MOSCOW, February 4 (RIA Novosti) – A survey released Tuesday by a state-run pollster has shown that almost two-thirds of Russians, or 64 percent, support a law banning adoptions by families in the United States.
While 52 percent of Russians believe the legislation was helpful to the country’s orphans, only 20 percent of respondents in the VTsIOM survey said they opposed the law.
The “Dima Yakovlev Law” banning US adoptions went into effect last January and was named after a 21-month-old Russian boy who died of heatstroke in July 2008 after his American adoptive father left him in the back seat of his car for nine hours.
Lurid descriptions of alleged maltreatment of adoptees by US parents have featured frequently in reports on Russian television, helping boost popular support for a law that sparked an outcry among people who condemned the law for potentially denying thousands of children the chance of finding a family.
Some 27 percent of those supporting the law said “the United States humiliated our children,” while 26 percent said Russian children should stay in the country.
Another 19 percent of respondents in the poll, which surveyed 1,600 people in 130 towns and cities, said Russian children would be unsafe in the United States.
Approval for the adoption ban has risen since the same period last, when it stood at 54 percent.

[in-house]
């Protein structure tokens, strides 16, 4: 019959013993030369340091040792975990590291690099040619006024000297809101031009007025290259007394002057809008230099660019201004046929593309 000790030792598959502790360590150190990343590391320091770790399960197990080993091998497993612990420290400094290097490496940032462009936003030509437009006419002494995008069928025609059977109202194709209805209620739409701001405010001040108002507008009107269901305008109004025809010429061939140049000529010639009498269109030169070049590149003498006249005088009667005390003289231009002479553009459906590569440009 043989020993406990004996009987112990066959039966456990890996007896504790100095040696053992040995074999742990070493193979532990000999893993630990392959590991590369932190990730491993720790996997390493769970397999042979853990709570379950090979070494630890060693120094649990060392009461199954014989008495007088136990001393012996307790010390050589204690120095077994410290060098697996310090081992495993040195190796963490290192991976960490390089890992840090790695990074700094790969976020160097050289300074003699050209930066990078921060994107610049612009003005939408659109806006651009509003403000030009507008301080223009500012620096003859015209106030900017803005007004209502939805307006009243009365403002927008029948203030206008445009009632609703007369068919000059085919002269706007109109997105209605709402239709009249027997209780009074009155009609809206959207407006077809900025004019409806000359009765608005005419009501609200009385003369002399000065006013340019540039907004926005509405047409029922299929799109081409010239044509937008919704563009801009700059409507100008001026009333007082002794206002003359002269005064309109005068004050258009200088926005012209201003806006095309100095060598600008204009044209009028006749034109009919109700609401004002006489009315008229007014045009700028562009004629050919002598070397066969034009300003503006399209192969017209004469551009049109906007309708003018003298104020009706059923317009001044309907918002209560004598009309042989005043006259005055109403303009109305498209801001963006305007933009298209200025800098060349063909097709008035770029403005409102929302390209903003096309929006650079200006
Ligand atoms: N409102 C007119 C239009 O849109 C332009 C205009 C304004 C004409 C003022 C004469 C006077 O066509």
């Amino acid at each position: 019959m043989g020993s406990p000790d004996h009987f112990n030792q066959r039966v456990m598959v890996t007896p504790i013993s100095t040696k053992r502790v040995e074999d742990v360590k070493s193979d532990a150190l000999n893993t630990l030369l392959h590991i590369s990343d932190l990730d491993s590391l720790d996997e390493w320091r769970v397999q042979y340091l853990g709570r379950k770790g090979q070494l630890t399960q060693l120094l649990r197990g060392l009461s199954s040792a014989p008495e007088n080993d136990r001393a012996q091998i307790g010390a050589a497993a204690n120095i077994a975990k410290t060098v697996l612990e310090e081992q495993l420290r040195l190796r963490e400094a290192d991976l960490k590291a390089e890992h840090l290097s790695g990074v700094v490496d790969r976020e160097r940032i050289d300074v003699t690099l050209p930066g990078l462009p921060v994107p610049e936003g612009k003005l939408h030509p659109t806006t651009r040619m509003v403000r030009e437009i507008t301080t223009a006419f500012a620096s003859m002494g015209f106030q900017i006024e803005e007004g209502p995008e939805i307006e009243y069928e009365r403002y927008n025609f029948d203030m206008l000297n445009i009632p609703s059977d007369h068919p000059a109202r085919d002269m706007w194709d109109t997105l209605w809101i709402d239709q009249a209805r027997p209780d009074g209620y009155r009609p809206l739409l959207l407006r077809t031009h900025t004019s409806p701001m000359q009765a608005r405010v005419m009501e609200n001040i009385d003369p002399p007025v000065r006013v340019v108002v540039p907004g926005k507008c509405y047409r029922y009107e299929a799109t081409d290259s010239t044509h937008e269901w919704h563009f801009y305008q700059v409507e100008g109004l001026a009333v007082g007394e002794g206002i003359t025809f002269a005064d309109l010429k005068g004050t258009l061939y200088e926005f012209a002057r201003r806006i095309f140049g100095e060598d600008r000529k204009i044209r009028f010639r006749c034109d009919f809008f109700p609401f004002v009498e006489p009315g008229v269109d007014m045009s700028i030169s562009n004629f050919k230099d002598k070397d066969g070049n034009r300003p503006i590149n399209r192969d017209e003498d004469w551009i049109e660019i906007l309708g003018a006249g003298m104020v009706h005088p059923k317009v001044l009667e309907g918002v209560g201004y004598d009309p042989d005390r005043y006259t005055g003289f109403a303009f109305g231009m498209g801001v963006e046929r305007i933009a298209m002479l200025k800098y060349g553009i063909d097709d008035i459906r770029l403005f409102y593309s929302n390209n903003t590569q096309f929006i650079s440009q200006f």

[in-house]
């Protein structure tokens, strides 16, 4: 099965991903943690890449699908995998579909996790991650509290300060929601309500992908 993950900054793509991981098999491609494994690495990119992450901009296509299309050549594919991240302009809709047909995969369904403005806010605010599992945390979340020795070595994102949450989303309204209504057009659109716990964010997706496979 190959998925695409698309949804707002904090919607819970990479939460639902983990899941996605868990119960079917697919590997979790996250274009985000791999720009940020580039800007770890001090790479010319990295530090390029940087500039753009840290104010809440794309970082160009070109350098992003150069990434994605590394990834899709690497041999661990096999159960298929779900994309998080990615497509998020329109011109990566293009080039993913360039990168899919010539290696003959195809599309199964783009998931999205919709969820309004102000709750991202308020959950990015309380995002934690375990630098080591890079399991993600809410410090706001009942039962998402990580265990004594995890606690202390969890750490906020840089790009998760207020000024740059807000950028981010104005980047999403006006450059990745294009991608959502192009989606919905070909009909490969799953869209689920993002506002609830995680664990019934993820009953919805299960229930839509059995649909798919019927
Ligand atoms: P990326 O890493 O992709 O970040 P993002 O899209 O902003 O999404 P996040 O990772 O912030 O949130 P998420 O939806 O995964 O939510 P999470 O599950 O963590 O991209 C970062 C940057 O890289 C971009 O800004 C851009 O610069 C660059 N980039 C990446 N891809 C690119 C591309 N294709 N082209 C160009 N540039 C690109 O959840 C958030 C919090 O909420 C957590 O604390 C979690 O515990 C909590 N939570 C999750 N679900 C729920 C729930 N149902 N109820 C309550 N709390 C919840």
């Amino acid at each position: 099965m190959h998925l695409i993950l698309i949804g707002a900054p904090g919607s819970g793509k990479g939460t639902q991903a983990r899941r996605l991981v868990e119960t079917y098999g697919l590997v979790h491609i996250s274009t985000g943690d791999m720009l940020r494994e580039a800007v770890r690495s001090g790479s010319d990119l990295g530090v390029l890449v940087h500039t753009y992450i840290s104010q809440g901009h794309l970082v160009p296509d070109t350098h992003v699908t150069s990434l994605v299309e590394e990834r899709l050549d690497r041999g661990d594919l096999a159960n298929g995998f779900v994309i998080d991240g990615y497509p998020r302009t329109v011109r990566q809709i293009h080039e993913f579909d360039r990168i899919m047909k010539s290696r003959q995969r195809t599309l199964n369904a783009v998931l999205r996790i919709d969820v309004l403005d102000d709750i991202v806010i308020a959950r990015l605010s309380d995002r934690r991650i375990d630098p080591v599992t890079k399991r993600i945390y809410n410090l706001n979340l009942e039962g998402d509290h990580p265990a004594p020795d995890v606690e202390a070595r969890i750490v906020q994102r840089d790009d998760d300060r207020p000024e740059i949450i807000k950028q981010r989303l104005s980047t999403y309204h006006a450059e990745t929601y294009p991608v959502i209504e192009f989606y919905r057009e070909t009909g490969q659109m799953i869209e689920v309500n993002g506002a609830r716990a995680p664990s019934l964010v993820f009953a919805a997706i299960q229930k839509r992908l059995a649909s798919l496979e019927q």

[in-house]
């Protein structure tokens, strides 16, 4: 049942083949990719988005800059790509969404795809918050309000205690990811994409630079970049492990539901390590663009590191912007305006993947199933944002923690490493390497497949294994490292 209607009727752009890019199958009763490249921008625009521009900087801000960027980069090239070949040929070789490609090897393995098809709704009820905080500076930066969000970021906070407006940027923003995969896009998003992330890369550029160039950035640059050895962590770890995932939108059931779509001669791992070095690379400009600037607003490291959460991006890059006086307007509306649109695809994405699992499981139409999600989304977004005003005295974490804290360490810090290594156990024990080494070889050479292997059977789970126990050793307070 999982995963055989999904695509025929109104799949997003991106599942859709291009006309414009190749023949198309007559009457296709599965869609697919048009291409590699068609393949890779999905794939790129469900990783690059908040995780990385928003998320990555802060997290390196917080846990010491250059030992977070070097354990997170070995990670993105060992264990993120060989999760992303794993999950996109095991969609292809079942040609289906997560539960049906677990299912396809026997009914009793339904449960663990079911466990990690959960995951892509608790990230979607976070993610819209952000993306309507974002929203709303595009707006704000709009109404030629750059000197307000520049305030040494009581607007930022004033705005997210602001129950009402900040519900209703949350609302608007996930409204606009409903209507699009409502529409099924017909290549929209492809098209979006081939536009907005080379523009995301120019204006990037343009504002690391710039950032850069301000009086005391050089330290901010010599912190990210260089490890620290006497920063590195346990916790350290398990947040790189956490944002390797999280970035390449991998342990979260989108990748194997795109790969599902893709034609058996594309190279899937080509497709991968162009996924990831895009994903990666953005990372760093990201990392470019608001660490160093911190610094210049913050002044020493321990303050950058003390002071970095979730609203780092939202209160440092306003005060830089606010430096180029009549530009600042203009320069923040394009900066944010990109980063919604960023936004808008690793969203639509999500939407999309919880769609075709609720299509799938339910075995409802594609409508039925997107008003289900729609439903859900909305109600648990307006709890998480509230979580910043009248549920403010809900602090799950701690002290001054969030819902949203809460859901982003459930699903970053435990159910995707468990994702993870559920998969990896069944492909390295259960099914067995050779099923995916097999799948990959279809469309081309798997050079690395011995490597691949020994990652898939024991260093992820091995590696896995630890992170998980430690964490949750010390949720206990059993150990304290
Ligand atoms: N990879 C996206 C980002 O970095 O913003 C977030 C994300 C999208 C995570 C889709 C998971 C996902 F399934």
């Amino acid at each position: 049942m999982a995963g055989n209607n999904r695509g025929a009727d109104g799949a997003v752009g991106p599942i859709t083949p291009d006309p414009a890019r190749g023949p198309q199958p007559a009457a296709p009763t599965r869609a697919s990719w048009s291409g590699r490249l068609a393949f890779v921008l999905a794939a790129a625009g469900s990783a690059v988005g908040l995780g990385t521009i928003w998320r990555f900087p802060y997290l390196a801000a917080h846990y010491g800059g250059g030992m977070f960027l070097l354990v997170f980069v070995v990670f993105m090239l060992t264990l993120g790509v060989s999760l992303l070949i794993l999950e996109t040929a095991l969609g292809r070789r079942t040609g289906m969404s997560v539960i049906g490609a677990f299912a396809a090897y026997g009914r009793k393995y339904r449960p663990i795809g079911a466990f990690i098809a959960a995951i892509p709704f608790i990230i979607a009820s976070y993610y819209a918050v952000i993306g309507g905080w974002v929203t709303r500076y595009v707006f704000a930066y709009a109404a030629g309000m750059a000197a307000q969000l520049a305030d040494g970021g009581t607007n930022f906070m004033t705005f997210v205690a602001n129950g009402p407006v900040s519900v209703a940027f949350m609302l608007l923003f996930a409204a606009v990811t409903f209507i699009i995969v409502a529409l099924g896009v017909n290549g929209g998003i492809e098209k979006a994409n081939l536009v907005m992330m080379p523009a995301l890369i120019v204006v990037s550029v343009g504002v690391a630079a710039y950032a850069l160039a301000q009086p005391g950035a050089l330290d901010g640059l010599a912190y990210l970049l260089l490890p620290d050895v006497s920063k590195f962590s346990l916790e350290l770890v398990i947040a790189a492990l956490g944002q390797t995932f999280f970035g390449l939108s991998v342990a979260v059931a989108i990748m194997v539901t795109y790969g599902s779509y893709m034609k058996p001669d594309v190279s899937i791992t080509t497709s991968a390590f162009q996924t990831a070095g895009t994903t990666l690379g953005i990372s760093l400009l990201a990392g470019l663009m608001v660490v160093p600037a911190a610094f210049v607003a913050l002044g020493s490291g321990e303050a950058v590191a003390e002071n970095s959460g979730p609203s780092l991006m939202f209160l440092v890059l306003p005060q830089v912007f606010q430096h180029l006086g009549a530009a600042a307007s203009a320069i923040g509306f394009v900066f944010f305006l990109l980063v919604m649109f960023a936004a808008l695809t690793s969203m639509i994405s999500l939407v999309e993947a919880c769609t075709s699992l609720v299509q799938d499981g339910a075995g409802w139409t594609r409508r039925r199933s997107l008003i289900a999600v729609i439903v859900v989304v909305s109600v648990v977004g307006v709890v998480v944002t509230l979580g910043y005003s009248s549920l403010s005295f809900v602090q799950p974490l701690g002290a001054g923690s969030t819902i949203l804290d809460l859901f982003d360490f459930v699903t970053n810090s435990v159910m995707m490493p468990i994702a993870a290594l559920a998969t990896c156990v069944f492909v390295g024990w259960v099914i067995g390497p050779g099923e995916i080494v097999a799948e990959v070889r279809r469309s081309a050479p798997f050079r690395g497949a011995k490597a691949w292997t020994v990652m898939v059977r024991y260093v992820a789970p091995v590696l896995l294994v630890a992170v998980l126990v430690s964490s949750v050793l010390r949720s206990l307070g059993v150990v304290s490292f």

The pollster said one year after approval of the law, the percentage of Russians familiar with the legislation had fallen from 85 percent to 78 percent, while 21 percent of respondents said they had no idea about it.
VTsIOM said the statistical margin of error in its survey did not exceed 3.4 percent.
A similar poll conducted by Russia's independent Levada Center late last month said support for the Dima Yakovlev law grew by 11 percent within one year to 32 percent.
In December, Prime Minister Dmitry Medvedev praised the law, claiming it had prompted more Russians to adopt, even though 95 children affected by the legislation remain without a family.
The government has undertaken an advertising campaign to promote domestic adoption that aims to quell fears of the expense of money and time that the process is generally assumed to entail.
The number of those awaiting adoption now stands at about 109,000 children, according to Education Ministry data.